Letter: the word on HPV

Editor, the Gauntlet,

The Oct. 2 article by Gina Freeman about the HPV vaccine [“HPV Freakout,” Oct.2, Gina Freeman, Gauntlet] contains critical errors and wants to raise doubts about the safety and efficacy of Gardasil.

HPV is not just “linked” to cervical cancer. HPV causes cervical cancer– without this viral infection, cervical cancer cannot develop.

And while it is true that there are many types of HPV, Gardasil is 96 to 100 per cent effective at preventing infections from the four types (HPV six, 11, 16 and 18) that cause the most clinical disease, including 90 per cent of all cases of genital warts, 70 per cent of all cervical cancers and 55-72 per cent of vulvar and vaginal cancers.

Ms. Freeman’s article also gives the impression that Gardasil has not been thoroughly tested. Gardasil has in fact benefited from 10 years of research and development including over five years in clinical trials involving close to 25,000 people in 33 countries. This is one of the most extensive research programs in terms of subjects studied and length of evaluation supporting the approval of a vaccine.

As for its safety, and according to the Public Health Agency of Canada, the reporting rate for adverse events for Gardasil in Canada is roughly 33 per 100,000 doses distributed. Reports are mostly of minor adverse events. This is comparable to the rate of reported adverse events for all vaccines in Canada, which has varied from 16 to 40 per 100,000 doses over the period 1992-2004. In the clinical trials, the number of serious adverse events in girls/women who received the vaccine were rare and in general were similar to those who received the placebo.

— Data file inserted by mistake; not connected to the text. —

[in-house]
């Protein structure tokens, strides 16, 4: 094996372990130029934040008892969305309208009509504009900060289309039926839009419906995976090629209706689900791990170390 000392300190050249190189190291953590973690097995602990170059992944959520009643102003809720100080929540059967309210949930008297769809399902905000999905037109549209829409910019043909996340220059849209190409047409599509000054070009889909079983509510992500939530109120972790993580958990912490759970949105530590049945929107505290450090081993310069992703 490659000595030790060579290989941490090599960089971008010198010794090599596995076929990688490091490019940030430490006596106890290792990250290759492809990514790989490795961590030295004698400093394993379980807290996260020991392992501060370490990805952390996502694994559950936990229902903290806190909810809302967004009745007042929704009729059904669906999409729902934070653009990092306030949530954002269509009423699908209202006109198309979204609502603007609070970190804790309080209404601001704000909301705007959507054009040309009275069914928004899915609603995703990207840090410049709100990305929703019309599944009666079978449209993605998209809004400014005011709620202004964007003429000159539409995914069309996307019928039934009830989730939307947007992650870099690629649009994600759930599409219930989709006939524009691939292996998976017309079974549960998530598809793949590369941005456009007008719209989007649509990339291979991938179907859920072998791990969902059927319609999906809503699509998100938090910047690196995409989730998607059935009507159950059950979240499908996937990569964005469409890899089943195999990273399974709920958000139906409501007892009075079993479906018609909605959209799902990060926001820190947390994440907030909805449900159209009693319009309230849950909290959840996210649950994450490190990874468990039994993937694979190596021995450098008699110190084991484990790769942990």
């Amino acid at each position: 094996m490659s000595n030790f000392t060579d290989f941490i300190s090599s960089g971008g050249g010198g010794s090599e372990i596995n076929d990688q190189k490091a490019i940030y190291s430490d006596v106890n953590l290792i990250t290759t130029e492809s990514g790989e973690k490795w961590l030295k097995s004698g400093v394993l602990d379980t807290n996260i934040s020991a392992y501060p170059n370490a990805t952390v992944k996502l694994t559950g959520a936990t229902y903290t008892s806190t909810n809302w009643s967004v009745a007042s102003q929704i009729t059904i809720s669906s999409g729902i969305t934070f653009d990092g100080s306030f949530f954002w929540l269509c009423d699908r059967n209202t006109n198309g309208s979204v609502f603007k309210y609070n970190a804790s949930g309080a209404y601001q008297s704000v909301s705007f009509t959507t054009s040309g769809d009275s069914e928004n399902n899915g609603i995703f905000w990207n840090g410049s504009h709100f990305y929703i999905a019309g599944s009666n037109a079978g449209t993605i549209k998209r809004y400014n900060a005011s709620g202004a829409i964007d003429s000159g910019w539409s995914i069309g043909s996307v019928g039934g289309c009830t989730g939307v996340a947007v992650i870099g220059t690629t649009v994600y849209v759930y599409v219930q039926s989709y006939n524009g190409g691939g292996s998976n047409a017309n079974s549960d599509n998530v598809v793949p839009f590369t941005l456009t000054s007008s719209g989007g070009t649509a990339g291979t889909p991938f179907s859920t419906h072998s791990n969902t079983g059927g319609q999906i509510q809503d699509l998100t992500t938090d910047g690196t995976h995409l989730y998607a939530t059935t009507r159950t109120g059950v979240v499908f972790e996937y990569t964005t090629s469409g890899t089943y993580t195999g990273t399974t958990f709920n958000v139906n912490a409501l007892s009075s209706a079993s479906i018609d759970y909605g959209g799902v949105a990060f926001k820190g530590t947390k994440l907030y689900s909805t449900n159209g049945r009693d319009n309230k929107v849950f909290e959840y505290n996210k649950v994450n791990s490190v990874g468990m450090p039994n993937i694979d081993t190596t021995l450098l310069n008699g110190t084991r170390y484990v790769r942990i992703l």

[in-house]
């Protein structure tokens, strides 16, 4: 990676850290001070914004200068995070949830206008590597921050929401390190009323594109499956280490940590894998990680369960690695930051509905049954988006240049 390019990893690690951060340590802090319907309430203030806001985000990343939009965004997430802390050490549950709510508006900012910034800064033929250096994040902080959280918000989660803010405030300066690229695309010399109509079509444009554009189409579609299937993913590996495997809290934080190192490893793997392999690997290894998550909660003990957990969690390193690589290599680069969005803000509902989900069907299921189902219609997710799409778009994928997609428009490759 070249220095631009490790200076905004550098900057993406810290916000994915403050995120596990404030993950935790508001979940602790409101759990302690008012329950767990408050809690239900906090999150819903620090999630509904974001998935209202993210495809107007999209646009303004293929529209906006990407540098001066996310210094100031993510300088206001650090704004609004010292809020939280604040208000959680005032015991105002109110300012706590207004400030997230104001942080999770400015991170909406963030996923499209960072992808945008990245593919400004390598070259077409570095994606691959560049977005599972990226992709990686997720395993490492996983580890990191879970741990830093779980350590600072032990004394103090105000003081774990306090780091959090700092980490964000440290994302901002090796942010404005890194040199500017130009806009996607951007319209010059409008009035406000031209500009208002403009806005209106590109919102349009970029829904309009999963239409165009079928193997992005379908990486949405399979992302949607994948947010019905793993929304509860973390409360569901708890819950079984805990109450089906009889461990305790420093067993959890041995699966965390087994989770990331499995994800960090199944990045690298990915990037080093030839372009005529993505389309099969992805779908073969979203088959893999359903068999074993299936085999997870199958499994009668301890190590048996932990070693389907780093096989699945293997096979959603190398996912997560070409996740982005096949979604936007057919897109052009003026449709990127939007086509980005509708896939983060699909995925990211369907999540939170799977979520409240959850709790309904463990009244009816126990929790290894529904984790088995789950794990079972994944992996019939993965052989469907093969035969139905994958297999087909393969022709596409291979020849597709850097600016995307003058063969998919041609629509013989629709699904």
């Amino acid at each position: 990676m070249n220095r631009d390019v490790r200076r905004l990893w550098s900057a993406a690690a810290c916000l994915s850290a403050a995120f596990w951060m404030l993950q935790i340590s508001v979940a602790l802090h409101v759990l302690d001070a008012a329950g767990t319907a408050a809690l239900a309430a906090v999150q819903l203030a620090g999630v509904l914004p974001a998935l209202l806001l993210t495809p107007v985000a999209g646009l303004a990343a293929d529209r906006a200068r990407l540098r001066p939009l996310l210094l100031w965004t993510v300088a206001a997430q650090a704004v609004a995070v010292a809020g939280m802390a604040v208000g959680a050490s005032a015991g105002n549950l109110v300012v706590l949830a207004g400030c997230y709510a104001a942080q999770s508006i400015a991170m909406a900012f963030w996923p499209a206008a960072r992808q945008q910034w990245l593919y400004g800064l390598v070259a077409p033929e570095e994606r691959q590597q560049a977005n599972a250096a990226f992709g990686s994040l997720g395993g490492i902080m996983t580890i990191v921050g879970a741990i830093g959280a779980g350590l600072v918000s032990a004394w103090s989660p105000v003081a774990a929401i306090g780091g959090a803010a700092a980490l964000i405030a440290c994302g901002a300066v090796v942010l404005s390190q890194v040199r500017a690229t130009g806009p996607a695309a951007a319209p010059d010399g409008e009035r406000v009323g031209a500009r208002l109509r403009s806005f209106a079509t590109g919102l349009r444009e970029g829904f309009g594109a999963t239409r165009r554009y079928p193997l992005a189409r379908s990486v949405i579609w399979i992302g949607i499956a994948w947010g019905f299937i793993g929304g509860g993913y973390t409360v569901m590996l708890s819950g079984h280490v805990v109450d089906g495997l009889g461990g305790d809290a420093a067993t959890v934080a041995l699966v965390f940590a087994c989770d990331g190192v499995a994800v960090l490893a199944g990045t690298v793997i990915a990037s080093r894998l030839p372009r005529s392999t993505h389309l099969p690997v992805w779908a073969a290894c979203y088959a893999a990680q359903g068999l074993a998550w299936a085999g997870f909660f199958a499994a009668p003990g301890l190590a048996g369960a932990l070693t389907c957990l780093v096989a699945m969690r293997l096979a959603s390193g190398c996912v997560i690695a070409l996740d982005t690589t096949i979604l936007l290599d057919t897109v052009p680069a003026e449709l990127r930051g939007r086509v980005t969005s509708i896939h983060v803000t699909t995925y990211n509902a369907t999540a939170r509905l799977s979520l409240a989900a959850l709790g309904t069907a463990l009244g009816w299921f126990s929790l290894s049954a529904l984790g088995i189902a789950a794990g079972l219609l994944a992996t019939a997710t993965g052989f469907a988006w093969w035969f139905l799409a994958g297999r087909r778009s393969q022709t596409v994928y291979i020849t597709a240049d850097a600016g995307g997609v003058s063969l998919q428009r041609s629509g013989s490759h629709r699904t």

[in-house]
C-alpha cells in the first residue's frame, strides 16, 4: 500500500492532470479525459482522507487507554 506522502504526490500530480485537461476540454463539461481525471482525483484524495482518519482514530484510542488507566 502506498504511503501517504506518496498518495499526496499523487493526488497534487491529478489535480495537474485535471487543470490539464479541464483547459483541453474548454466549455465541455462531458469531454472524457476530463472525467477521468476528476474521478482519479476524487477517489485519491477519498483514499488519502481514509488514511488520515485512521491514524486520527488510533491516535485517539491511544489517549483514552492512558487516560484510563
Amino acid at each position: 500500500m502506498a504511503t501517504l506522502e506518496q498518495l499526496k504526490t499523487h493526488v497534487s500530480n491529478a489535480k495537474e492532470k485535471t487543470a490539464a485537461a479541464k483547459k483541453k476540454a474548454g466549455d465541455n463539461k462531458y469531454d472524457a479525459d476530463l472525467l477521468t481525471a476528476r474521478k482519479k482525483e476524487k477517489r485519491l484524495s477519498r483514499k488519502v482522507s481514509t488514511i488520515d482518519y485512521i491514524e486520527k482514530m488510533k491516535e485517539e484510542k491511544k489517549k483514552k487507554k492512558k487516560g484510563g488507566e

HPV infections in Canada annually lead to approximately 400,000 abnormal Pap smear results, 85,000 consultations due to genital warts and 36,000 new cases of genital warts, as well as 1,400 cervical cancer diagnoses and 400 cervical cancer deaths. HPV is also linked to cancers of the vagina and vulva.

It is precisely this combination of safety profile, efficacy and burden of disease that led to the Health Canada approval of Gardasil in 2006 followed by the numerous endorsements from major medical organizations, representing thousands of health-care professionals across Canada, including the National Advisory Committee on Immunization, the Regroupement des gynecologues oncologues du Quebec, the Society of Obstetricians and Gynaecologists of Canada, the Society of Gynecologic Oncologists of Canada, the Society of Canadian Colposcopists and the Canadian Paediatric Society.

We encourage readers to consult their physicians to obtain accurate information about the safety and efficacy of Gardasil.

[There were no errors in the piece. There are many different statistics to do with the relation between HPV and cervical cancer. Depending upon which you look at, it may lead to different conclusions. It is interesting to note that there is a contradiction in this letter: in the second paragraph it is stated that cervical cancer cannot develop without HPV infection, but in the following paragraph it is recorded that 70 per cent of cervical cancer cases are caused by HPV infections.

Further, not all medical bodies agree on the exact cause of cervical cancer.- Ed.]

Correction: The Ed note attached to this letter incorrectly states that there is a contradiction between paragraphs 2 and 3, which is not the case. The Gauntlet regrets this error.


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